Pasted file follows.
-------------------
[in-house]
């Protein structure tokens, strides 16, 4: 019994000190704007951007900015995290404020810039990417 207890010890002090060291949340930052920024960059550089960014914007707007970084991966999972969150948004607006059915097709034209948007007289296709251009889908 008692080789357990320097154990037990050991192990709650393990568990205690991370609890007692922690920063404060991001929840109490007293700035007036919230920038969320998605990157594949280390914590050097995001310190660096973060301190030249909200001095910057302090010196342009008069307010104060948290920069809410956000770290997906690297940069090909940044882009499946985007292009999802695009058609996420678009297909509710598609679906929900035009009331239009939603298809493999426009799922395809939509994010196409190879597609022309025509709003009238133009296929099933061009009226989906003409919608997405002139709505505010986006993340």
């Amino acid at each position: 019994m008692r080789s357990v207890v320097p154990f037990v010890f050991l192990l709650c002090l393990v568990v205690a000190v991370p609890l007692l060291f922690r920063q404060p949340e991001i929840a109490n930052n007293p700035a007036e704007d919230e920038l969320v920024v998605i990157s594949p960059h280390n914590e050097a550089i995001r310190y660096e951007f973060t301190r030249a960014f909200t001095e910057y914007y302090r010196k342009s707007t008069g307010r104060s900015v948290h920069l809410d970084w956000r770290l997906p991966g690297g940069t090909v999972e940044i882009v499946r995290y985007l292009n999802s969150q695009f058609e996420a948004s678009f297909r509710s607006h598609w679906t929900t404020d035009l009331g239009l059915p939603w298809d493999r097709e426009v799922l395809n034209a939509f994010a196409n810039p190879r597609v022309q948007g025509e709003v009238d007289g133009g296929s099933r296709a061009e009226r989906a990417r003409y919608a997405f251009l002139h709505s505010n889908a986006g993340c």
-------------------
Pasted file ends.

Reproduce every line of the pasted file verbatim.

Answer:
[in-house]
């Protein structure tokens, strides 16, 4: 019994000190704007951007900015995290404020810039990417 207890010890002090060291949340930052920024960059550089960014914007707007970084991966999972969150948004607006059915097709034209948007007289296709251009889908 008692080789357990320097154990037990050991192990709650393990568990205690991370609890007692922690920063404060991001929840109490007293700035007036919230920038969320998605990157594949280390914590050097995001310190660096973060301190030249909200001095910057302090010196342009008069307010104060948290920069809410956000770290997906690297940069090909940044882009499946985007292009999802695009058609996420678009297909509710598609679906929900035009009331239009939603298809493999426009799922395809939509994010196409190879597609022309025509709003009238133009296929099933061009009226989906003409919608997405002139709505505010986006993340």
């Amino acid at each position: 019994m008692r080789s357990v207890v320097p154990f037990v010890f050991l192990l709650c002090l393990v568990v205690a000190v991370p609890l007692l060291f922690r920063q404060p949340e991001i929840a109490n930052n007293p700035a007036e704007d919230e920038l969320v920024v998605i990157s594949p960059h280390n914590e050097a550089i995001r310190y660096e951007f973060t301190r030249a960014f909200t001095e910057y914007y302090r010196k342009s707007t008069g307010r104060s900015v948290h920069l809410d970084w956000r770290l997906p991966g690297g940069t090909v999972e940044i882009v499946r995290y985007l292009n999802s969150q695009f058609e996420a948004s678009f297909r509710s607006h598609w679906t929900t404020d035009l009331g239009l059915p939603w298809d493999r097709e426009v799922l395809n034209a939509f994010a196409n810039p190879r597609v022309q948007g025509e709003v009238d007289g133009g296929s099933r296709a061009e009226r989906a990417r003409y919608a997405f251009l002139h709505s505010n889908a986006g993340c």